Computer Science graduate students wishing to satisfy the MS Comprehensive Exam requirement in Database Systems via CS222 should notify the instructor and the Student Advising Office (SAO) of this intention via e-mail before the day of the final exam. For such students, a weighted mix of your midterm and final exam performance will be used to determine your MS Comprehensive Exam grade (P or F) at the end of the course, and this grade will be reported to SAO. Students who do not pass successfully can try the exam again the next time CS 222 is offered by taking the midterm and final exams in that offering of the course; hopefully this will not be necessary for anyone. (Students who do this are advised to informally audit the next offering of the class; this is because the course emphasis and expected knowledge can vary a bit by term and by instructor, and also because you'll probably need the review to pass.)

Notice about Projects

  • Making teams: Project grades will be team based. Students should work on project 1 individually, but they can form teams of up to two students starting from project 2. Please let us know about your group by adding your team members' names here in front of your group id (please do so even if you are alone in your group). A student can always leave his/her team during the quarter with a notice at least two weeks prior to the next project's deadline. Also, please note that it is not permitted to join a new team after splitting.
  • The projects are doable by individuals, which can be more challenging but rewarding.
  • Students are allowed to add attributes, methods, and classes, as long as the public signatures provided in the codebase are kept and implemented. We will be testing your code by calling the methods that are declared in the signatures.
  • Students also have the freedom to use other open-source libraries or packages (e.g., Gtest and Boost) to implement and test their code. Just please make sure that you: (1) get the okay from us before using any additional packages; (2) list such packages clearly in your project document; and (3) write your makefile correctly so that your project can still be built by calling the 'make' command.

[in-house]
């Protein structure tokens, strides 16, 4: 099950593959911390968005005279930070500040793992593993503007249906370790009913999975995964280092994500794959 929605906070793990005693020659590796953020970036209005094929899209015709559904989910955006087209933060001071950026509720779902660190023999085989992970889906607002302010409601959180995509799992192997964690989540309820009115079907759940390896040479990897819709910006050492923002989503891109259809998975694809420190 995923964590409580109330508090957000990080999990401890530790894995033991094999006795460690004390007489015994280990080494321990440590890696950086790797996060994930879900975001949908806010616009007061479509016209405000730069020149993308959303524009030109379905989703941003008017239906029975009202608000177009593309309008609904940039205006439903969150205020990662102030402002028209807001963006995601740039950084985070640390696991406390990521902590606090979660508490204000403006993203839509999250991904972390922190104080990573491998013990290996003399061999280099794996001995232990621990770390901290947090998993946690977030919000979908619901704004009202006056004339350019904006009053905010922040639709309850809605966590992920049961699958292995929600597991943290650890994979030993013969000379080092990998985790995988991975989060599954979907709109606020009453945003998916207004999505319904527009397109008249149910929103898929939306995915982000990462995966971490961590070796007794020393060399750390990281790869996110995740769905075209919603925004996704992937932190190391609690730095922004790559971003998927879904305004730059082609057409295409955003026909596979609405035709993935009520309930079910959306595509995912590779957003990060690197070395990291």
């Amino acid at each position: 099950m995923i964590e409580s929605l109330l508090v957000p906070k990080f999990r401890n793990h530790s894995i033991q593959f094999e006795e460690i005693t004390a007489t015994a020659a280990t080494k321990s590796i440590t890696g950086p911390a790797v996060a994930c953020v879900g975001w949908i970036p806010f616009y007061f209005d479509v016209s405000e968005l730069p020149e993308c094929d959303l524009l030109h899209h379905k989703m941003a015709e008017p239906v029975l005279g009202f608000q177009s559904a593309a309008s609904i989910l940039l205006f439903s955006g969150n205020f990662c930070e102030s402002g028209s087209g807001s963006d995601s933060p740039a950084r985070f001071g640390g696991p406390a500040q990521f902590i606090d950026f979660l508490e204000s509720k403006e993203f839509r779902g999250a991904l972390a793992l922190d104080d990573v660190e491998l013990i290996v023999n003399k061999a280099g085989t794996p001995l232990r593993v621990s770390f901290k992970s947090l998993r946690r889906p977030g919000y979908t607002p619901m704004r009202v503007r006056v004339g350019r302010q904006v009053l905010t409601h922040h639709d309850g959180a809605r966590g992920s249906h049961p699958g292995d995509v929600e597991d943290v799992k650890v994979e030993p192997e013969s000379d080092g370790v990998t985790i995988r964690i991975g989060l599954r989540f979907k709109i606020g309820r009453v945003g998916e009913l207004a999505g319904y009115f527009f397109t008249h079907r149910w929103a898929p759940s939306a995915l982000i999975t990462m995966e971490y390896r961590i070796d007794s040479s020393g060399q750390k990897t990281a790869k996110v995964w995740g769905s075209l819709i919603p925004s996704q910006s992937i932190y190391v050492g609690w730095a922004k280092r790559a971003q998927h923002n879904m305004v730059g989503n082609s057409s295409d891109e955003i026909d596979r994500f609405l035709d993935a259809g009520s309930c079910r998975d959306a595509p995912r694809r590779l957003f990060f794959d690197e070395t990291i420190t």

Project Late Policy

  • The official due date for each assignment is listed here on the wiki, and it is expected that students will turn most work in on or before that date.
  • We will offer a 48-hour "grace period" for each assignment, and will therefore accept solution submissions that are turned in within 48 hours of the due date (i.e., less than two days late). No need to ask - this time is yours in the event that you need it for some unforeseen reason. If you use it, your score will be deducted by 10% (out of 100%). You are recommended NOT to use the grace period, as you will lose not only 10%, but also valuable time from the next assignment's working period for every hour that you run late.
  • Late assignments after the grace period will NOT be accepted, so do always aim to be on time! (Please don't even ask, as this is what the two-day grace period is intended for. :-))

Cheating Policy

Cheating is an area where the instructor for this course has absolutely no patience or sympathy whatsoever. You are all here to learn, and cheating defeats that purpose and is unfair to your fellow students. Students will be expected to adhere to the UCI and ICS Academic Honesty policies (and should see and to read their details). We run a software package to search for cheating cases in projects. Any student found to be cheating or aiding others in cheating will be academically prosecuted to the maximum extent possible — so you may fail the course with no option for a second chance. This policy will be strictly adhered to; no exceptions will be possible regardless of the impact it may have on your studies, your work plans, your visa status, or anything else. Don’t cheat and you won’t have issues. Just say no to cheating!

C/C++ Resources

Midterm Exam

Time: Nov. 7, Tuesday, In-class. Closed books. You can bring an A4-sized "cheat sheet." sample midterm

Room Assignment
Overflow room location: SSTR 101

Final Exam

Tuesday, December 12, 2017, 10:30 a.m. - 12:30 p.m
Closed books, Closed notes. You can bring an A4-sized "cheat sheet." The exam will cover all materials taught in this quarter, with a more emphasis on those after the midterm. sample final

Room Assignment: Room Assignment
Overflow room location: MSTB 120

Last modified 6 years ago Last modified on Dec 7, 2017 9:27:43 AM